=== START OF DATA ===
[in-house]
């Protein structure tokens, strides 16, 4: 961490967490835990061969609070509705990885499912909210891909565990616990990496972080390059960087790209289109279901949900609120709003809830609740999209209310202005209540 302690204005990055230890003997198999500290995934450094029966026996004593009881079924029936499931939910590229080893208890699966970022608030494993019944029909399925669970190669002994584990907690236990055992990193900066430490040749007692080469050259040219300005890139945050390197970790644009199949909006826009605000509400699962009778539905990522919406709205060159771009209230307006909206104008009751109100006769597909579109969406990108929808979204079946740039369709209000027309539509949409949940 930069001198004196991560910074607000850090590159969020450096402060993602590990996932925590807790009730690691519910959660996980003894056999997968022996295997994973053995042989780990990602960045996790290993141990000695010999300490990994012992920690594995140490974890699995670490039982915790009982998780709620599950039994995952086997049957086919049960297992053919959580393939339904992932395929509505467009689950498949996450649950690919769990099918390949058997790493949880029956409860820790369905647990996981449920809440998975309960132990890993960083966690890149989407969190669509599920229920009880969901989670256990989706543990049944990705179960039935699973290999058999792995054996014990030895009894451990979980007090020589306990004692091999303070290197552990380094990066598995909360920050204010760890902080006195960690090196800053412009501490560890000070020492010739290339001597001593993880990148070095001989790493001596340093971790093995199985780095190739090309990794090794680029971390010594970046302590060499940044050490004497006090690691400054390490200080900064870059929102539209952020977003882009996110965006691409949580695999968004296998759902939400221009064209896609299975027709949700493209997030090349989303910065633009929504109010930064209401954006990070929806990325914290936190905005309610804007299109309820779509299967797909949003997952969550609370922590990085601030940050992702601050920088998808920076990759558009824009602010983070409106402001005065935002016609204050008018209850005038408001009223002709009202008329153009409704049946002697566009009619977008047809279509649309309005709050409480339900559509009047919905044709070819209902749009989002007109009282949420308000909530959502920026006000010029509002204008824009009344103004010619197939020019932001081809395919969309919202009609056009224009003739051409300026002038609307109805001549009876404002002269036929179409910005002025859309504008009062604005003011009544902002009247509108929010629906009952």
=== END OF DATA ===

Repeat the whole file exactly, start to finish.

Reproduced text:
[in-house]
């Protein structure tokens, strides 16, 4: 961490967490835990061969609070509705990885499912909210891909565990616990990496972080390059960087790209289109279901949900609120709003809830609740999209209310202005209540 302690204005990055230890003997198999500290995934450094029966026996004593009881079924029936499931939910590229080893208890699966970022608030494993019944029909399925669970190669002994584990907690236990055992990193900066430490040749007692080469050259040219300005890139945050390197970790644009199949909006826009605000509400699962009778539905990522919406709205060159771009209230307006909206104008009751109100006769597909579109969406990108929808979204079946740039369709209000027309539509949409949940 930069001198004196991560910074607000850090590159969020450096402060993602590990996932925590807790009730690691519910959660996980003894056999997968022996295997994973053995042989780990990602960045996790290993141990000695010999300490990994012992920690594995140490974890699995670490039982915790009982998780709620599950039994995952086997049957086919049960297992053919959580393939339904992932395929509505467009689950498949996450649950690919769990099918390949058997790493949880029956409860820790369905647990996981449920809440998975309960132990890993960083966690890149989407969190669509599920229920009880969901989670256990989706543990049944990705179960039935699973290999058999792995054996014990030895009894451990979980007090020589306990004692091999303070290197552990380094990066598995909360920050204010760890902080006195960690090196800053412009501490560890000070020492010739290339001597001593993880990148070095001989790493001596340093971790093995199985780095190739090309990794090794680029971390010594970046302590060499940044050490004497006090690691400054390490200080900064870059929102539209952020977003882009996110965006691409949580695999968004296998759902939400221009064209896609299975027709949700493209997030090349989303910065633009929504109010930064209401954006990070929806990325914290936190905005309610804007299109309820779509299967797909949003997952969550609370922590990085601030940050992702601050920088998808920076990759558009824009602010983070409106402001005065935002016609204050008018209850005038408001009223002709009202008329153009409704049946002697566009009619977008047809279509649309309005709050409480339900559509009047919905044709070819209902749009989002007109009282949420308000909530959502920026006000010029509002204008824009009344103004010619197939020019932001081809395919969309919202009609056009224009003739051409300026002038609307109805001549009876404002002269036929179409910005002025859309504008009062604005003011009544902002009247509108929010629906009952």